Rent Shop Volunteer Join

Q. Who is Mr. Smarty Plants?

A: There are those who suspect Wildflower Center volunteers are the culpable and capable culprits. Yet, others think staff members play some, albeit small, role. You can torture us with your plant questions, but we will never reveal the Green Guru's secret identity.

Help us grow by giving to the Plant Database Fund or by becoming a member

Did you know you can access the Native Plant Information Network with your web-enabled smartphone?

Share

Ask Mr. Smarty Plants

Ask Mr. Smarty Plants is a free service provided by the staff and volunteers at the Lady Bird Johnson Wildflower Center.

Search Smarty Plants
See a list of all Smarty Plants questions

Please forgive us, but Mr. Smarty Plants has been overwhelmed by a flood of mail and must take a break for awhile to catch up. We hope to be accepting new questions again soon. Thank you!

Need help with plant identification, visit the plant identification page.

 
rate this answer
1 rating

Tuesday - May 19, 2009

From: Mozambique, Other
Region: Other
Topic: Invasive Plants
Title: Controlling Thermopsis rhombifolia (buffalo bean) in Mozambique
Answered by: Nan Hampton and Mark Simmons

QUESTION:

Dear Mr. Smarty, Please,can you assist. We have a plot on a dam in Mozambique. It has been invaded with Thermopsis rhombifolia (we call it buffalo bean), it is very hardy and if you fall in it or just touch it, it is very itchy and sore. We would like to try and destroy a lot, but need to know how we can do it and what we can use, without destroying any of the water weeds, etc., in case what we use runs into the dam.

ANSWER:

Thermopsis rhombifolia (prairie thermopsis), a native of Canada and and the Great Plains area of the US, is a legume—member of the Family Fabaceae (Pea/bean family). For selective treatment a legume-specific herbicide with the active ingredient clopyralid (e.g. Transline) might be the best bet. Alternatively, if you're up to experimentation, prescribed fire could be tested, although spring fire has been demonstrated to encourage this species on trails in Canada.  Using fire at different times of years has been shown to differentially affect species.

Thermopsis rhombifolia

Thermopsis rhombifolia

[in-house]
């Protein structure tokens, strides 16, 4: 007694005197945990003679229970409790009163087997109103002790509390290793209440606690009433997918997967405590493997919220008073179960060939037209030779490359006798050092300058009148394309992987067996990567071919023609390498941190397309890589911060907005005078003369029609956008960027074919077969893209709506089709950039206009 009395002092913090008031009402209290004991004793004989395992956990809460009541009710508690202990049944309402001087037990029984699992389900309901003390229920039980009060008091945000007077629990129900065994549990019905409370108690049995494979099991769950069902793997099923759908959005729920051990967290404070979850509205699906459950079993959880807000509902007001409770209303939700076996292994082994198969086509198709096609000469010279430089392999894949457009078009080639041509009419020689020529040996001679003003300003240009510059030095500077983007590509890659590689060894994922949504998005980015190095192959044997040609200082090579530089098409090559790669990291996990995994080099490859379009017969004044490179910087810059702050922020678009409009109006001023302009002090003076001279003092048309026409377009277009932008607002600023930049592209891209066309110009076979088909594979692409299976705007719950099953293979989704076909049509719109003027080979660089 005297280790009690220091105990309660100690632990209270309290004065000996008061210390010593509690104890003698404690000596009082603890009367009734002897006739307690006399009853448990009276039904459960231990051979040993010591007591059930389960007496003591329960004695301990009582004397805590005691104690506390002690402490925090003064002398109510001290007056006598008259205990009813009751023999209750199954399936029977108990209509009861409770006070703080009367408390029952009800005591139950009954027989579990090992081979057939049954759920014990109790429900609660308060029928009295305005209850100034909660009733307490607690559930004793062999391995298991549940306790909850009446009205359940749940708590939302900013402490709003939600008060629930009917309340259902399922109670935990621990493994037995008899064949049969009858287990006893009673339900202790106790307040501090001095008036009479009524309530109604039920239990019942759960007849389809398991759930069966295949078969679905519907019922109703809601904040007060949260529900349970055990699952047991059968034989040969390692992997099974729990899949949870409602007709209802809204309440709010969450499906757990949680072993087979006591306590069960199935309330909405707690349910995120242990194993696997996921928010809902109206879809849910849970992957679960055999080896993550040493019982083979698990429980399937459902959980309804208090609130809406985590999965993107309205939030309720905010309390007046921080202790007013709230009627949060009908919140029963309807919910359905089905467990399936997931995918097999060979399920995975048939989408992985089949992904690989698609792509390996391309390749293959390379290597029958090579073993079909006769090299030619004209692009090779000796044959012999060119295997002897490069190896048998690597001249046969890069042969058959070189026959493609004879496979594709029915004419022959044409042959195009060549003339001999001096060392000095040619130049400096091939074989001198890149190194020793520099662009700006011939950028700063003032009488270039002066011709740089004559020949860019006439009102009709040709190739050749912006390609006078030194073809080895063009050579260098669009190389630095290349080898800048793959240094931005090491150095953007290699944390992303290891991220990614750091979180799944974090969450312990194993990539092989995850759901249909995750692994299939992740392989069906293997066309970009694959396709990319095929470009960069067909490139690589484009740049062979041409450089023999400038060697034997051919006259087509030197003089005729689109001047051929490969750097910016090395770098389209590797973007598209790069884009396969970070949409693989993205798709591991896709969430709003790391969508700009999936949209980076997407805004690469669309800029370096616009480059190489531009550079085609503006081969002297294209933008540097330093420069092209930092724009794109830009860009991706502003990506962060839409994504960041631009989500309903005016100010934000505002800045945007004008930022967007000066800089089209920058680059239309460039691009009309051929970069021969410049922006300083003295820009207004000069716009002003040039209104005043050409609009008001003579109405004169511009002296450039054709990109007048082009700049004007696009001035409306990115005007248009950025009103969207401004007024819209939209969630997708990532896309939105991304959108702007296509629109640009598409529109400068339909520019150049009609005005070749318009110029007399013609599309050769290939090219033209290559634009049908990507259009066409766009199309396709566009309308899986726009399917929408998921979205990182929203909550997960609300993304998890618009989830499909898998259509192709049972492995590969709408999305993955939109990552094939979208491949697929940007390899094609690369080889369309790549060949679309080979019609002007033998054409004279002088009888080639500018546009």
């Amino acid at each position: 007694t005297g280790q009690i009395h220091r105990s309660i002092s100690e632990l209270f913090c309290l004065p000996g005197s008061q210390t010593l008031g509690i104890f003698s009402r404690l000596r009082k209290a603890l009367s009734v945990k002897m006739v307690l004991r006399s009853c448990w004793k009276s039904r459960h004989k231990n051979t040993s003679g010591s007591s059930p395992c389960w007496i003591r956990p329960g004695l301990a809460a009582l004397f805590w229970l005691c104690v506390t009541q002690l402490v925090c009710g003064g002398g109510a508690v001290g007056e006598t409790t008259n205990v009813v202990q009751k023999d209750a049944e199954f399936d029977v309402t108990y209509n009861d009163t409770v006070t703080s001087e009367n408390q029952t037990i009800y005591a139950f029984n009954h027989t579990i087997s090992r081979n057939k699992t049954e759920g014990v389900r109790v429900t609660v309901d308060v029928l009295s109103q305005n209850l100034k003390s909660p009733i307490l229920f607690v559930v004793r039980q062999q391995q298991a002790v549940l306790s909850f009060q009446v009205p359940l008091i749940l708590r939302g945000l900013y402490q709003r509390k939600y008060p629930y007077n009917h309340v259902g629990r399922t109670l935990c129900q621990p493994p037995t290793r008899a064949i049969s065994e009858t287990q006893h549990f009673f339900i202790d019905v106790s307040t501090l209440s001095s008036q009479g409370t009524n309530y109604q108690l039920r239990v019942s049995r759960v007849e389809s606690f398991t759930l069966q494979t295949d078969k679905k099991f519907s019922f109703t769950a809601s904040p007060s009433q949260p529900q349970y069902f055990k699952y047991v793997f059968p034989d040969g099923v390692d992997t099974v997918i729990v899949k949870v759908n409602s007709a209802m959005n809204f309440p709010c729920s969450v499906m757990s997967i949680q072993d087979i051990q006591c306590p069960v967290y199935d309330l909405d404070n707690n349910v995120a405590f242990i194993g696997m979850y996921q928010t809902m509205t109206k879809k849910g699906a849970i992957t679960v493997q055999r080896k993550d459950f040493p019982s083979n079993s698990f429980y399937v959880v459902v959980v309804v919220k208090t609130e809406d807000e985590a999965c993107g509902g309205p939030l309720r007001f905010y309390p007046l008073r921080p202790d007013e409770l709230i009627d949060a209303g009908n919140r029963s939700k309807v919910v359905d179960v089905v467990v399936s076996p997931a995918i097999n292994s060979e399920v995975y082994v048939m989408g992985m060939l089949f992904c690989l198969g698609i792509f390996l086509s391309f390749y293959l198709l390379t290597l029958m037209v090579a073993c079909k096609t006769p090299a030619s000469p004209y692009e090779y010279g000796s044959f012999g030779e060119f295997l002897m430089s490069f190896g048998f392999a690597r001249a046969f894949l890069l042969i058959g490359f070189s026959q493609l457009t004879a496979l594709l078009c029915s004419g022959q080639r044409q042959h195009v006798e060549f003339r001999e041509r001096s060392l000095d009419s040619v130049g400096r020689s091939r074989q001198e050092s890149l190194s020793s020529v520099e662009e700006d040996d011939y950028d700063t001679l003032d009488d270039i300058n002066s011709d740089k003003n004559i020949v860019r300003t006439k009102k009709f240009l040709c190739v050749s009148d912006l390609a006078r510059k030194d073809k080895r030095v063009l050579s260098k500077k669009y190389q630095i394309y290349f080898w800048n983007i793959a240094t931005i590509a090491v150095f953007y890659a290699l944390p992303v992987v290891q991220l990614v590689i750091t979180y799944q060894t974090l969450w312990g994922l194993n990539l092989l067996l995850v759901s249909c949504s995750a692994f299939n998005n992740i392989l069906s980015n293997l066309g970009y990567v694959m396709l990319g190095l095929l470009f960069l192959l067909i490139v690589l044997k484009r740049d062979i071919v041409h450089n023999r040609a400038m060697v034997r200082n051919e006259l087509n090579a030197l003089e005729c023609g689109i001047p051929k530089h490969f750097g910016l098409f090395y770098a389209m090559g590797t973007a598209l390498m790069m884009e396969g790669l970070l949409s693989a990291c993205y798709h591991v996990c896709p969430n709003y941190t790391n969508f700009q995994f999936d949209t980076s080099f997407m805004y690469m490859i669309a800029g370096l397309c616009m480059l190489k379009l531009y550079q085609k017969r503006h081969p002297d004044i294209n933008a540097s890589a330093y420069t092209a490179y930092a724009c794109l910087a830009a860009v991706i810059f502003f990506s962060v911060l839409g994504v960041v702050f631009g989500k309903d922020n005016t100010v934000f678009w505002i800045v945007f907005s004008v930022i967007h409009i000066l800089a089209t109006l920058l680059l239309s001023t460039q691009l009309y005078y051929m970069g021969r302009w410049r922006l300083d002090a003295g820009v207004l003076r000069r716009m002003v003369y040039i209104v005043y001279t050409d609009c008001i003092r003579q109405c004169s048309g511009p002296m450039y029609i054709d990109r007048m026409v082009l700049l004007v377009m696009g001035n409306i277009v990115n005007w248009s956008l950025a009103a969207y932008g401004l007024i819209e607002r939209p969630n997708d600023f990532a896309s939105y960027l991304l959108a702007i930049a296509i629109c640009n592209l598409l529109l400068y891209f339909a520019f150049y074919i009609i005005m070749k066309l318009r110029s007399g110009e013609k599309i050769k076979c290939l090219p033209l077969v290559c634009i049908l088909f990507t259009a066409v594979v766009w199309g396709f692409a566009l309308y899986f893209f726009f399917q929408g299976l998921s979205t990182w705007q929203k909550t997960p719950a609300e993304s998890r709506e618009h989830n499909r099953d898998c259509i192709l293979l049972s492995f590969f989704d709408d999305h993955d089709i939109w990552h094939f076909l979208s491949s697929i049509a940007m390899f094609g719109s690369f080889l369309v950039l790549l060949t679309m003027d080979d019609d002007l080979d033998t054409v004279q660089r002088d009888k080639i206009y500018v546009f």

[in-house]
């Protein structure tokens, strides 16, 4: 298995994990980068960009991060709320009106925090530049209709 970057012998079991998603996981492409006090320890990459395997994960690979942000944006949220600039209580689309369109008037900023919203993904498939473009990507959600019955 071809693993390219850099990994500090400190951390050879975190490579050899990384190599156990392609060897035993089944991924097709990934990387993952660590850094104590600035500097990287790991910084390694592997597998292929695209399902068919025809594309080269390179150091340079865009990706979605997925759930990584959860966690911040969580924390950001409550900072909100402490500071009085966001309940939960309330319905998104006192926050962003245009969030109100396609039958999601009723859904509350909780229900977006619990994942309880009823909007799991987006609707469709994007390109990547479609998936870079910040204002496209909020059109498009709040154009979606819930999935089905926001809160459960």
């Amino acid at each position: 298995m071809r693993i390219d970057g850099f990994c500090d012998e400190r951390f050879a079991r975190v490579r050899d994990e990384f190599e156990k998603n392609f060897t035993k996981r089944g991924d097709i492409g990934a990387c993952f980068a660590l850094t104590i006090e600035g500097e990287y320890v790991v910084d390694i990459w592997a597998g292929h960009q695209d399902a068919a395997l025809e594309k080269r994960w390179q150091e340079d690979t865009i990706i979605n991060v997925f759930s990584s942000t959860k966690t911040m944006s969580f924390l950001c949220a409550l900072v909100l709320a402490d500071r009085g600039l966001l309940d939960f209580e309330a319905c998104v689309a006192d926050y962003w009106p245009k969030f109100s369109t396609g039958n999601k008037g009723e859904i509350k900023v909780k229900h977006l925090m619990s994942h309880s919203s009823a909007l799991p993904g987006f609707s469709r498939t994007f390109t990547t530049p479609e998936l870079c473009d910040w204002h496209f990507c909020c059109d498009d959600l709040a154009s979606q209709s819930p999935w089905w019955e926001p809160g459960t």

More Invasive Plants Questions

Snails in the ice plants in California
May 31, 2011 - Ice plants and snails. Every morning when I go outside I see at least 20 or more snails. Is there a certain way that I should have planted them that would have prevented them from destroying my plant?...
view the full question and answer

Could lilacs grow in Georgia?
April 27, 2010 - Hi Mr Smarty Pants, First off, I want to commend you on your promotion of native plants. I am passionately anti-invasive plants (in fact, it was the subject of my master's thesis). That being said...
view the full question and answer

Skunk cabbage to repel rabbits in Wichita KS
May 22, 2011 - I would like to find a skunk cabbage plant or oil of skunk cabbage to drive away rabbits from my garden.. It does work for several yrs ago I purchased a plant from a garden shop but can not find it no...
view the full question and answer

Removal of invasive non-native Chinese wisteria
September 10, 2007 - I am going to be removing my ubiquitous chinese wisteria very soon (the method I'm going to use is undetermined). If I decide to use Round-up on the cut-stem (which may take more than one application...
view the full question and answer

Dandelions in bluebonnets in Bastrop TX
May 31, 2012 - I have a 20'x60' front yard area where I planted bluebonnets. It has become horrifically inundated with dandelions. How do I eradicate the dandelions while preserving the bluebonnets ? Thanks ...
view the full question and answer

Support the Wildflower Center by Donating Online or Becoming a Member today.